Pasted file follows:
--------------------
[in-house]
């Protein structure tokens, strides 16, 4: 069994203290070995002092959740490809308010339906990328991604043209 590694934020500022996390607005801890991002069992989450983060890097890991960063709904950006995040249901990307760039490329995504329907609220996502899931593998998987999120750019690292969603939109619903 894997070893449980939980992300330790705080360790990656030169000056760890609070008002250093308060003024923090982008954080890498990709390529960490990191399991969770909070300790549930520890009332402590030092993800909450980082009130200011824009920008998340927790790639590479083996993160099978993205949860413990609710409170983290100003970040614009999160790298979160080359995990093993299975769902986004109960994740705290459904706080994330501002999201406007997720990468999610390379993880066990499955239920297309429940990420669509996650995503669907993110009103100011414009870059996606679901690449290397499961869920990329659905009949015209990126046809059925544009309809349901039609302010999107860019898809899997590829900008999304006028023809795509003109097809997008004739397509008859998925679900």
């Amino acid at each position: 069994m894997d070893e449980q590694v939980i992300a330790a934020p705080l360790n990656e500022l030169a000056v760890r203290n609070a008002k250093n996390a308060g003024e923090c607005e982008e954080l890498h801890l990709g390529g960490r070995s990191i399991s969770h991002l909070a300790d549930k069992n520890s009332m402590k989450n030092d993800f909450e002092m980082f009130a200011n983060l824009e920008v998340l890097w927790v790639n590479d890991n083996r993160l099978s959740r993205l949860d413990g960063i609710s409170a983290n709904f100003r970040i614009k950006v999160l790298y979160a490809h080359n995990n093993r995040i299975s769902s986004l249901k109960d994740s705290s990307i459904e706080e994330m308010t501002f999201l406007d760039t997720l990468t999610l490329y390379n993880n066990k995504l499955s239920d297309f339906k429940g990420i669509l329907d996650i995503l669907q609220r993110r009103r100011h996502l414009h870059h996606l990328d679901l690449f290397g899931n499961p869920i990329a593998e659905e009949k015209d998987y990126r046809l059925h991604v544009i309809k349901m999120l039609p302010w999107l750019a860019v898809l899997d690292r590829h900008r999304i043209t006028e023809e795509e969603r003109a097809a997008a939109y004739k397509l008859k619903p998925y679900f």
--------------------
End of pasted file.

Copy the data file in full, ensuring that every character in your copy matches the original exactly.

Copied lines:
[in-house]
């Protein structure tokens, strides 16, 4: 069994203290070995002092959740490809308010339906990328991604043209 590694934020500022996390607005801890991002069992989450983060890097890991960063709904950006995040249901990307760039490329995504329907609220996502899931593998998987999120750019690292969603939109619903 894997070893449980939980992300330790705080360790990656030169000056760890609070008002250093308060003024923090982008954080890498990709390529960490990191399991969770909070300790549930520890009332402590030092993800909450980082009130200011824009920008998340927790790639590479083996993160099978993205949860413990609710409170983290100003970040614009999160790298979160080359995990093993299975769902986004109960994740705290459904706080994330501002999201406007997720990468999610390379993880066990499955239920297309429940990420669509996650995503669907993110009103100011414009870059996606679901690449290397499961869920990329659905009949015209990126046809059925544009309809349901039609302010999107860019898809899997590829900008999304006028023809795509003109097809997008004739397509008859998925679900």
């Amino acid at each position: 069994m894997d070893e449980q590694v939980i992300a330790a934020p705080l360790n990656e500022l030169a000056v760890r203290n609070a008002k250093n996390a308060g003024e923090c607005e982008e954080l890498h801890l990709g390529g960490r070995s990191i399991s969770h991002l909070a300790d549930k069992n520890s009332m402590k989450n030092d993800f909450e002092m980082f009130a200011n983060l824009e920008v998340l890097w927790v790639n590479d890991n083996r993160l099978s959740r993205l949860d413990g960063i609710s409170a983290n709904f100003r970040i614009k950006v999160l790298y979160a490809h080359n995990n093993r995040i299975s769902s986004l249901k109960d994740s705290s990307i459904e706080e994330m308010t501002f999201l406007d760039t997720l990468t999610l490329y390379n993880n066990k995504l499955s239920d297309f339906k429940g990420i669509l329907d996650i995503l669907q609220r993110r009103r100011h996502l414009h870059h996606l990328d679901l690449f290397g899931n499961p869920i990329a593998e659905e009949k015209d998987y990126r046809l059925h991604v544009i309809k349901m999120l039609p302010w999107l750019a860019v898809l899997d690292r590829h900008r999304i043209t006028e023809e795509e969603r003109a097809a997008a939109y004739k397509l008859k619903p998925y679900f």